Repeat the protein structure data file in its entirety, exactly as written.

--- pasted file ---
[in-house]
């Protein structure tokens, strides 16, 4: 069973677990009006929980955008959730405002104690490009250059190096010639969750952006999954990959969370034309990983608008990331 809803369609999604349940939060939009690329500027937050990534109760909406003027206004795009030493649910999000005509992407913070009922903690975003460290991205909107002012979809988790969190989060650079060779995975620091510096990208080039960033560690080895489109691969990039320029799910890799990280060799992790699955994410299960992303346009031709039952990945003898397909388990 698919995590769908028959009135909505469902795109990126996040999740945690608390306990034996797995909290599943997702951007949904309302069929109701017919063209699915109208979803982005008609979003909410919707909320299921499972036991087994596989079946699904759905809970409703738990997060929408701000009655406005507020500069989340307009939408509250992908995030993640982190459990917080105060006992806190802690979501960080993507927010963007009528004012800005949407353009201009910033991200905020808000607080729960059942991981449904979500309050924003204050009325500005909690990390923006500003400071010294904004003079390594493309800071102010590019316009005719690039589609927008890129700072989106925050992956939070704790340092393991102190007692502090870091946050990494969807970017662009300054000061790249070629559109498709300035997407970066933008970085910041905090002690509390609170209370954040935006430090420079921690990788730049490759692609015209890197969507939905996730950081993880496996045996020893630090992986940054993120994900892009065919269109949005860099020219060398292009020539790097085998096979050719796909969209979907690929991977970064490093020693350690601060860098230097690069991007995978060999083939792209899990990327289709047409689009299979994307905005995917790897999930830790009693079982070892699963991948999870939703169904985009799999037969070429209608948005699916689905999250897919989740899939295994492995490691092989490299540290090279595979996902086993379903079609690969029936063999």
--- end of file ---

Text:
[in-house]
């Protein structure tokens, strides 16, 4: 069973677990009006929980955008959730405002104690490009250059190096010639969750952006999954990959969370034309990983608008990331 809803369609999604349940939060939009690329500027937050990534109760909406003027206004795009030493649910999000005509992407913070009922903690975003460290991205909107002012979809988790969190989060650079060779995975620091510096990208080039960033560690080895489109691969990039320029799910890799990280060799992790699955994410299960992303346009031709039952990945003898397909388990 698919995590769908028959009135909505469902795109990126996040999740945690608390306990034996797995909290599943997702951007949904309302069929109701017919063209699915109208979803982005008609979003909410919707909320299921499972036991087994596989079946699904759905809970409703738990997060929408701000009655406005507020500069989340307009939408509250992908995030993640982190459990917080105060006992806190802690979501960080993507927010963007009528004012800005949407353009201009910033991200905020808000607080729960059942991981449904979500309050924003204050009325500005909690990390923006500003400071010294904004003079390594493309800071102010590019316009005719690039589609927008890129700072989106925050992956939070704790340092393991102190007692502090870091946050990494969807970017662009300054000061790249070629559109498709300035997407970066933008970085910041905090002690509390609170209370954040935006430090420079921690990788730049490759692609015209890197969507939905996730950081993880496996045996020893630090992986940054993120994900892009065919269109949005860099020219060398292009020539790097085998096979050719796909969209979907690929991977970064490093020693350690601060860098230097690069991007995978060999083939792209899990990327289709047409689009299979994307905005995917790897999930830790009693079982070892699963991948999870939703169904985009799999037969070429209608948005699916689905999250897919989740899939295994492995490691092989490299540290090279595979996902086993379903079609690969029936063999």